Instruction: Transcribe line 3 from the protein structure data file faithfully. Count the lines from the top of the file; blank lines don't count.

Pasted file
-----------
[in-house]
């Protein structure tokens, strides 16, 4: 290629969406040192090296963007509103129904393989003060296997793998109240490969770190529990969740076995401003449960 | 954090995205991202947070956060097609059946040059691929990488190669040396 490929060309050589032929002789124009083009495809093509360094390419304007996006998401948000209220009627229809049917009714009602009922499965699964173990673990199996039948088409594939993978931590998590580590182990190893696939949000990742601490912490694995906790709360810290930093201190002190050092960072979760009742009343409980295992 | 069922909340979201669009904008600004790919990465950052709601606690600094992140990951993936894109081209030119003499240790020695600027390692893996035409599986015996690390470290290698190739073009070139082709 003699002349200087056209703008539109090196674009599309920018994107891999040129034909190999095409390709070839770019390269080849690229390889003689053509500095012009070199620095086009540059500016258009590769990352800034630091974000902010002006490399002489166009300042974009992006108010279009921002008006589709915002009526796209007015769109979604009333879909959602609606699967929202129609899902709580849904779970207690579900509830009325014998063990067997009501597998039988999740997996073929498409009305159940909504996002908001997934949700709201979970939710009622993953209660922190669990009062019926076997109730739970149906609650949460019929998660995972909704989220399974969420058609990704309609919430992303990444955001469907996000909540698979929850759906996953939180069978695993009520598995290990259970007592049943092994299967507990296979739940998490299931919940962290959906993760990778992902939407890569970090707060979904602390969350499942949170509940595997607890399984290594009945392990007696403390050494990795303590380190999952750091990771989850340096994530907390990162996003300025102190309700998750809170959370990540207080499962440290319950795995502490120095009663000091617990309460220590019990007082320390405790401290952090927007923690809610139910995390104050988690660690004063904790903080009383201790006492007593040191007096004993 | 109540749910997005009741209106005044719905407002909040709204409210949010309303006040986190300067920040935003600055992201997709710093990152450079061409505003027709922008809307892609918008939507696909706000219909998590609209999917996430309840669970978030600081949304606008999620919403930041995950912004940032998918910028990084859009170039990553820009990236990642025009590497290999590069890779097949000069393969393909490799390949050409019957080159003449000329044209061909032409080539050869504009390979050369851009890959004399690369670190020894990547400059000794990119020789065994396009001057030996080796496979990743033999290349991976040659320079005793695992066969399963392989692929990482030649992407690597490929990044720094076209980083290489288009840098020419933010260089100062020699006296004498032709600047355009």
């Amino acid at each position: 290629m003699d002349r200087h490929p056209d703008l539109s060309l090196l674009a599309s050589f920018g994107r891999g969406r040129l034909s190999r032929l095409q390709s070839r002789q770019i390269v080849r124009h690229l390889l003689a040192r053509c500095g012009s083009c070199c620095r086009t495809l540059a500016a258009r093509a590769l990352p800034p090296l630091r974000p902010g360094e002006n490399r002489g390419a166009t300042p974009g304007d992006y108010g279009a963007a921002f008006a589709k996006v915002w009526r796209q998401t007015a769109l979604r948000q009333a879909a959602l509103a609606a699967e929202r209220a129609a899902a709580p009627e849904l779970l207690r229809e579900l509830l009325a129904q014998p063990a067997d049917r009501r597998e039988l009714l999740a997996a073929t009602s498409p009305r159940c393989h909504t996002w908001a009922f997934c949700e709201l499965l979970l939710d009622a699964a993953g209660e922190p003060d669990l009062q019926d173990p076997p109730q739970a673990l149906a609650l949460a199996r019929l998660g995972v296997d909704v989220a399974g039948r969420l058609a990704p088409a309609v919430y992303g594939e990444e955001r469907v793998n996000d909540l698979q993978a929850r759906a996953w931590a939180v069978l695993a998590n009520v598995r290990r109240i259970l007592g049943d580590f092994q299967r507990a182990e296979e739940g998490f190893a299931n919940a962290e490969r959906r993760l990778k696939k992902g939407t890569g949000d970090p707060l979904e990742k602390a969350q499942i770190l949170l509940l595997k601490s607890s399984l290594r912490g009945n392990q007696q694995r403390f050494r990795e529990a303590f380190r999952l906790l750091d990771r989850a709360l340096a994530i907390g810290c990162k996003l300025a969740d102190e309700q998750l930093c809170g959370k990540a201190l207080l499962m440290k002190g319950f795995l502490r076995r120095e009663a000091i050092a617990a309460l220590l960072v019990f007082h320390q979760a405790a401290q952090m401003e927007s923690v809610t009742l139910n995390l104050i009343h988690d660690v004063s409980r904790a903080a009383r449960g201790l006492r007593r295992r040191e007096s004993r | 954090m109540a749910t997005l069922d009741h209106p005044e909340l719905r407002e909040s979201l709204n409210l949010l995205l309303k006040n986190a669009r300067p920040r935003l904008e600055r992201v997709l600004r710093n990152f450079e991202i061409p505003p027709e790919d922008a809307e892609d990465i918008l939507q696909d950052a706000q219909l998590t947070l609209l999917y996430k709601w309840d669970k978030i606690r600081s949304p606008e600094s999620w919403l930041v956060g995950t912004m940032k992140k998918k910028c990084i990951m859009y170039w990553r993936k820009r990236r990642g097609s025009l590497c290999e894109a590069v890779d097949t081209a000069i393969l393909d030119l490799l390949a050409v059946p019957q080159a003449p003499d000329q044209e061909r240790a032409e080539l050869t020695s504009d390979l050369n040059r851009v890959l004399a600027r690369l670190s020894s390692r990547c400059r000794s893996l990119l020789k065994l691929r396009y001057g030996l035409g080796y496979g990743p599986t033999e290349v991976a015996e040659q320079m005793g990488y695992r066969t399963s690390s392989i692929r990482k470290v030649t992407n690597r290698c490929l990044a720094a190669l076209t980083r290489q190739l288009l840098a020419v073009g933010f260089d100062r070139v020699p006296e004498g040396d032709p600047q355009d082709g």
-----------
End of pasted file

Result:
């Amino acid at each position: 290629m003699d002349r200087h490929p056209d703008l539109s060309l090196l674009a599309s050589f920018g994107r891999g969406r040129l034909s190999r032929l095409q390709s070839r002789q770019i390269v080849r124009h690229l390889l003689a040192r053509c500095g012009s083009c070199c620095r086009t495809l540059a500016a258009r093509a590769l990352p800034p090296l630091r974000p902010g360094e002006n490399r002489g390419a166009t300042p974009g304007d992006y108010g279009a963007a921002f008006a589709k996006v915002w009526r796209q998401t007015a769109l979604r948000q009333a879909a959602l509103a609606a699967e929202r209220a129609a899902a709580p009627e849904l779970l207690r229809e579900l509830l009325a129904q014998p063990a067997d049917r009501r597998e039988l009714l999740a997996a073929t009602s498409p009305r159940c393989h909504t996002w908001a009922f997934c949700e709201l499965l979970l939710d009622a699964a993953g209660e922190p003060d669990l009062q019926d173990p076997p109730q739970a673990l149906a609650l949460a199996r019929l998660g995972v296997d909704v989220a399974g039948r969420l058609a990704p088409a309609v919430y992303g594939e990444e955001r469907v793998n996000d909540l698979q993978a929850r759906a996953w931590a939180v069978l695993a998590n009520v598995r290990r109240i259970l007592g049943d580590f092994q299967r507990a182990e296979e739940g998490f190893a299931n919940a962290e490969r959906r993760l990778k696939k992902g939407t890569g949000d970090p707060l979904e990742k602390a969350q499942i770190l949170l509940l595997k601490s607890s399984l290594r912490g009945n392990q007696q694995r403390f050494r990795e529990a303590f380190r999952l906790l750091d990771r989850a709360l340096a994530i907390g810290c990162k996003l300025a969740d102190e309700q998750l930093c809170g959370k990540a201190l207080l499962m440290k002190g319950f795995l502490r076995r120095e009663a000091i050092a617990a309460l220590l960072v019990f007082h320390q979760a405790a401290q952090m401003e927007s923690v809610t009742l139910n995390l104050i009343h988690d660690v004063s409980r904790a903080a009383r449960g201790l006492r007593r295992r040191e007096s004993r | 954090m109540a749910t997005l069922d009741h209106p005044e909340l719905r407002e909040s979201l709204n409210l949010l995205l309303k006040n986190a669009r300067p920040r935003l904008e600055r992201v997709l600004r710093n990152f450079e991202i061409p505003p027709e790919d922008a809307e892609d990465i918008l939507q696909d950052a706000q219909l998590t947070l609209l999917y996430k709601w309840d669970k978030i606690r600081s949304p606008e600094s999620w919403l930041v956060g995950t912004m940032k992140k998918k910028c990084i990951m859009y170039w990553r993936k820009r990236r990642g097609s025009l590497c290999e894109a590069v890779d097949t081209a000069i393969l393909d030119l490799l390949a050409v059946p019957q080159a003449p003499d000329q044209e061909r240790a032409e080539l050869t020695s504009d390979l050369n040059r851009v890959l004399a600027r690369l670190s020894s390692r990547c400059r000794s893996l990119l020789k065994l691929r396009y001057g030996l035409g080796y496979g990743p599986t033999e290349v991976a015996e040659q320079m005793g990488y695992r066969t399963s690390s392989i692929r990482k470290v030649t992407n690597r290698c490929l990044a720094a190669l076209t980083r290489q190739l288009l840098a020419v073009g933010f260089d100062r070139v020699p006296e004498g040396d032709p600047q355009d082709g």